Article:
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What is Nose and Sinus Cancer?

Nose and sinus cancers are considered fairly rare in cats and other companion animals. Cats are at a higher risk of developing this type of cancer than dogs. Symptoms may be very similar to a respiratory infection and may not appear severe until cancer has entered a late stage. Any animal exhibiting signs of nose and sinus cancer should be seen by a veterinarian as soon as possible.

Nose and sinus cancer is a condition in which abnormal cell growth occurs in the nasal cavity, sinus passages, or surrounding tissues. Cancer cells can be malignant and have the potential to spread, or they may be benign. In either case, medical intervention is often necessary to remove and properly treat the tumor. Although most nose and sinus cancers found in cats are malignant, they are less likely to spread than cancer found in other parts of the body. The most likely location for nose and sinus cancer to spread is to the brain or lymph nodes.

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Nose and Sinus Cancer Average Cost

From 336 quotes ranging from $3,000 - $10,000

Average Cost

$6,500

Symptoms of Nose and Sinus Cancer in Cats

When cancerous cells or tumors are present in the nasal cavities or sinus passages, the symptoms often mimic those of a respiratory infection. Common early symptoms will include nasal stuffiness, runny nose, and sneezing, which can all be linked to many common and minor illnesses. As the cancer progresses and the cells spread or grow, the severity of the symptoms will increase, making them more obvious. Symptoms can affect the nose, sinuses, eyes, face, and brain.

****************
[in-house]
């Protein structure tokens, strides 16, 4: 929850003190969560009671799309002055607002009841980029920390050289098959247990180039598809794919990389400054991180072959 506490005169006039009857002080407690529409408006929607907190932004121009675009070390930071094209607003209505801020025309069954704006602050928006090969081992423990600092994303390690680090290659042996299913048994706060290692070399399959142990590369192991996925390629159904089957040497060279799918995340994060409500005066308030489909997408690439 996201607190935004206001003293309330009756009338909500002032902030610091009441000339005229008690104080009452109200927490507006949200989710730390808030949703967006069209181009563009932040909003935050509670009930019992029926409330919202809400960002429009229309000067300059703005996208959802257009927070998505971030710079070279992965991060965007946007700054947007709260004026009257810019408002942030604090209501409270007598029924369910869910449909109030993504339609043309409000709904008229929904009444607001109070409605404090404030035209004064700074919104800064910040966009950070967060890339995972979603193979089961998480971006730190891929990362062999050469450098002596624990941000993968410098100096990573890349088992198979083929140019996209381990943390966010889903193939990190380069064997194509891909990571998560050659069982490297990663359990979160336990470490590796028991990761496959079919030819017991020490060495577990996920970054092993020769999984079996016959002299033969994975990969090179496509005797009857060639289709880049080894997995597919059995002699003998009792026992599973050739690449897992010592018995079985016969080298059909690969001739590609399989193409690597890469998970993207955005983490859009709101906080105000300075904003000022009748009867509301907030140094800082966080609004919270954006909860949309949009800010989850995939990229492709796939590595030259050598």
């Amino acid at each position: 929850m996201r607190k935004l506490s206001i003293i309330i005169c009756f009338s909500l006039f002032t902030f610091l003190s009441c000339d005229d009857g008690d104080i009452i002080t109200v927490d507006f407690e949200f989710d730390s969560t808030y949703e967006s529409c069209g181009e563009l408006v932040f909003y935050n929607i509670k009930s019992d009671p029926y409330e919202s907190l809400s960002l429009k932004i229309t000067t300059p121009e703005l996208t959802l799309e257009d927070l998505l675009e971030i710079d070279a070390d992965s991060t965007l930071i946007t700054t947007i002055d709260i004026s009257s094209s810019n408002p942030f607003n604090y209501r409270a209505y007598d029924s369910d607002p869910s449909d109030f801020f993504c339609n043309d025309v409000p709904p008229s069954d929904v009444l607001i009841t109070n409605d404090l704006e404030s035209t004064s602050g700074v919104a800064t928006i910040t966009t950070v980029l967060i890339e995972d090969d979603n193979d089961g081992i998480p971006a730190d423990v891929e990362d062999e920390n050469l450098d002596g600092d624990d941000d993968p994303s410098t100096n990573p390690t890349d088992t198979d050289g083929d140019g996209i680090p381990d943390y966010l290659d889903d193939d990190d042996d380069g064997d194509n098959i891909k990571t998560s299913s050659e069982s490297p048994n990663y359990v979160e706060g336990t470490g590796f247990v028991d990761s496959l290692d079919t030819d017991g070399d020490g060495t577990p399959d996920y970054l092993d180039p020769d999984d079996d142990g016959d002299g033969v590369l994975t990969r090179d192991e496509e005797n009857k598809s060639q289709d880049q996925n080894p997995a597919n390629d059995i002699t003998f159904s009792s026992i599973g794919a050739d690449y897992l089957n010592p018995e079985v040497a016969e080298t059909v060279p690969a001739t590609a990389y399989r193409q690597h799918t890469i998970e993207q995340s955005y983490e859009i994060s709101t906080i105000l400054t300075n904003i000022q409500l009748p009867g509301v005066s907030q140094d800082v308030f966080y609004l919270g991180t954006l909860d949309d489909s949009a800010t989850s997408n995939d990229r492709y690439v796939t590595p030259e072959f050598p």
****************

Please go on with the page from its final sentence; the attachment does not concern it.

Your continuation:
Symptoms include:

  • Runny nose or nasal discharge
  • Nosebleeds
  • Watery eyes or ocular discharge
  • Sneezing or snorting
  • Snoring
  • Bad breath
  • Bulging eyes
  • Vision problems or vision loss
  • Nasal or facial swelling or deformity
  • Lack of appetite
  • Nausea, vomiting, or diarrhea
  • Weight loss
  • Loud breathing
  • Mouth breathing or panting
  • Exercise intolerance
  • Weakness or lethargy
  • Difficulty breathing
  • Collapse or fainting
  • Facial pain and related vocalizations
  • Behavior changes
  • Circling, difficulty walking, or confusion
  • Seizures 

Types

There are various types of cancer that can be found in the nose and sinuses. For cats, lymphomas and carcinomas are the most common forms of nasal or sinus cancer. Sinus and nose cancers tend to be malignant. Types of nose and sinus cancer found in cats include:

  • Adenoma
  • Basal cell tumor 
  • Carcinoma
  • Chondrosarcoma
  • Fibroma
  • Lymphoma
  • Melanoma
  • Meningioma
  • Plasmacytoma
  • Sarcoma
  • Squamous cell tumor
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Causes of Nose and Sinus Cancer in Cats

Like many cancers occurring in cats and other companion animals, the exact cause of nose and sinus cancer is unknown. Cancer occurs due to abnormal cell growth, and nose and sinus cancer is no different. It can be caused by skin, lymphatic, bone, or other types of cells. Risk factors that may increase the likelihood of sinus or nose cancer in cats include:

  • Age – more likely to develop in older cats
  • Sex – male cats are affected almost twice as often
  • Urban dwelling
  • Exposure to pollutants
  • Exposure to certain chemicals or poisons
  • Chronic or frequent infections
  • Living in a home with a smoker
  • Presence of cancer elsewhere in the body
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Diagnosis of Nose and Sinus Cancer in Cats

Early diagnosis has been shown to improve survival rates, but the similarities between the symptoms of nose and sinus cancer and other infections can delay diagnosis. Be prepared to discuss your cat’s full medical history, any symptoms you have observed, and the timeline and frequency of those symptoms. If symptoms have been ongoing, this is often a sign that a more serious issue could be the cause. Your veterinarian will conduct a full physical exam and take samples of blood, urine, and any nasal or ocular discharge. Cultures to search for infections will be completed on these samples in addition to standard laboratory testing.